Organizations increasingly want to derive insights from large volumes of unstructured content within call center agents’ notes, social media, IT logs, and medical records. Text analytics is a method for extracting usable knowledge from unstructured text data through the identification of core concepts, sentiments, and trends, and then using this knowledge to support decision-making. SAS Text Analytics and Oracle Endeca Information Discovery offer text analytics capabilities. IBM’s text analytics capabilities are embedded in a number of products including IBM SPSS Text Analytics for Surveys, IBM InfoSphere BigInsights, IBM InfoSphere Streams, IBM Cognos Consumer Insight, IBM Content Analytics, IBM Content and Predictive Analytics for Healthcare, and IBM eDiscovery Analyzer. Clarabridge is a standalone vendor that offers text analytics of surveys, emails, social media, and call center agents’ notes to support customer experience analytics.

7.      Big Data Discovery

Vendor tools such as IBM InfoSphere Discovery and Information Analyzer, Oracle Enterprise Data Quality Profile and Audit, Informatica Data Explorer, Trillium Software’s TS Discovery, SAP BusinessObjects Data Services, and SAS DataFlux Data Management Studio supply traditional data profiling and discovery projects for structured data at rest. Informatica has also announced its intention to release native Hadoop capabilities for data discovery. We anticipate that other vendors will follow suit. Organizations also need to consider tools for search and discovery of unstructured data. These tools include Oracle Endeca Information Discovery, IBM Vivisimo, and the Google Search Appliance.

8.      Big Data Quality                                                                          

Data quality management is a discipline that includes the methods to measure and improve the quality and integrity of an organization’s data. Traditional data quality tools include IBM InfoSphere QualityStage, Informatica Data Quality, Oracle Enterprise Data Quality, Trillium Software TS Quality, SAS DataFlux Data Management Studio, and SAP BusinessObjects Data Quality Management. However, big data quality will require radically different approaches from a technology perspective. For example, organizations may need to consider the following approaches:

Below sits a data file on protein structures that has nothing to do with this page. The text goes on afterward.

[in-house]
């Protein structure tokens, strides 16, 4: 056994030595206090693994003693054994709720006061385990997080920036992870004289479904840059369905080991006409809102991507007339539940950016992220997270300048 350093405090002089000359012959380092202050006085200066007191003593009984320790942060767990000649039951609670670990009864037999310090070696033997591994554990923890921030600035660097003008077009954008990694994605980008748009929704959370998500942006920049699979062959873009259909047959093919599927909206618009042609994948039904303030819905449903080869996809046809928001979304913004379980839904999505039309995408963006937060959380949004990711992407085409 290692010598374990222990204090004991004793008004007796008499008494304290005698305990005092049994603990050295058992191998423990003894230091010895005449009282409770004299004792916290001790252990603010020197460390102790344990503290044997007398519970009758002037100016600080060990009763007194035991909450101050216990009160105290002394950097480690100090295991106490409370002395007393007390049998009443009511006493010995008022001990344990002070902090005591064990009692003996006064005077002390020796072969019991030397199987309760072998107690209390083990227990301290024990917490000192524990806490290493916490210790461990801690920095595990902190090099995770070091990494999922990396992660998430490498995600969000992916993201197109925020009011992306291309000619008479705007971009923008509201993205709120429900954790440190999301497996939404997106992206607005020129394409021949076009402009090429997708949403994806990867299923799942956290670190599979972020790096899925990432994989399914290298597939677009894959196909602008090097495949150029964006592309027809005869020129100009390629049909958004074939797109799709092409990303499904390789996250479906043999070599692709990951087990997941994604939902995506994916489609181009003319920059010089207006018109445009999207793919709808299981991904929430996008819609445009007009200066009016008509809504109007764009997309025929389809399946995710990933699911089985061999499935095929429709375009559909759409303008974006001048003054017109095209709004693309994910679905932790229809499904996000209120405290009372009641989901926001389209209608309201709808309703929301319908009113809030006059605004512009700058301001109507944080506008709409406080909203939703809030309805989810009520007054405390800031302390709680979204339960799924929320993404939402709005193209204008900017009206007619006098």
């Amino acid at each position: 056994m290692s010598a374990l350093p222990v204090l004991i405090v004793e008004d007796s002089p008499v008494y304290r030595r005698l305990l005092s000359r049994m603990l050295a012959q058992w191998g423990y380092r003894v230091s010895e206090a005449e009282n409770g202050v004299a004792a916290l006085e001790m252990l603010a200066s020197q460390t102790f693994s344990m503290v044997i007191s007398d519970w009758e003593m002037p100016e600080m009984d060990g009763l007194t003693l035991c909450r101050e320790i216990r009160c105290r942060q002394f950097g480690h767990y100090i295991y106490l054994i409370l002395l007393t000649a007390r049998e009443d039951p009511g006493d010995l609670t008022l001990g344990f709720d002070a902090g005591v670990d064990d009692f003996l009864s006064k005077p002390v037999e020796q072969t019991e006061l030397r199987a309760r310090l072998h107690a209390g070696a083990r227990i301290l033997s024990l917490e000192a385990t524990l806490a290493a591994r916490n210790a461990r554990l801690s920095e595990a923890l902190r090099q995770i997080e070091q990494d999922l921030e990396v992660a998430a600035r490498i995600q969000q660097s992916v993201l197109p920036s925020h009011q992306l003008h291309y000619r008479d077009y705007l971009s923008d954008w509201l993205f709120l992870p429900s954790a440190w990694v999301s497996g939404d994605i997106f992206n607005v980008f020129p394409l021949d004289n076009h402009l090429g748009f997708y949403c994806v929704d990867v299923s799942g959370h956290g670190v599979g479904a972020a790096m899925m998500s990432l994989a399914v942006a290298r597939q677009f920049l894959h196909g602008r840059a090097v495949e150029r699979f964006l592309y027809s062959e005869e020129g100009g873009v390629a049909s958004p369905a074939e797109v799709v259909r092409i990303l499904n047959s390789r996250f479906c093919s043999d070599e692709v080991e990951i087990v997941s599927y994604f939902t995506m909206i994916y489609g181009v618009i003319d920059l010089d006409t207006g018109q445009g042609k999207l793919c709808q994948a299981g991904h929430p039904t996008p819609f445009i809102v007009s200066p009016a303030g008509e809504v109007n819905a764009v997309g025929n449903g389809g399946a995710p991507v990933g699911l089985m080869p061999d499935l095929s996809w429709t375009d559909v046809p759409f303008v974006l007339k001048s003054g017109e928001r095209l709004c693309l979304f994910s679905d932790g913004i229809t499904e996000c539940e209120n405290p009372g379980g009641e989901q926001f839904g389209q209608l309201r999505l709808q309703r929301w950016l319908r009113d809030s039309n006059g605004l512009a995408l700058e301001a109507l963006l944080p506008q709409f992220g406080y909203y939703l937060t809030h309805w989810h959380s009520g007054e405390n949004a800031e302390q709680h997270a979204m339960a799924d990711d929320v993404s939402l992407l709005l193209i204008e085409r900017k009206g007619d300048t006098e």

• Address data quality natively within Hadoop. Informatica has announced its intention to release native Hadoop capabilities for data quality. We anticipate that other vendors will follow suit.
  • Leverage unstructured content to improve the quality of sparse data. For example, a hospital used text analytics to improve the quality of structured data attributes such as “smoker” and “drug and alcohol abuse.” As a result, the hospital improved its ability to identify patients who were most likely to be readmitted within 30 days of treatment for congestive heart failure.
  • Use CEP to improve data quality in real-time without landing data to disk. For example, a telecommunications operator used CEP to de-duplicate telecommunications call detail records in real time, a process known as mediation.

9.      Metadata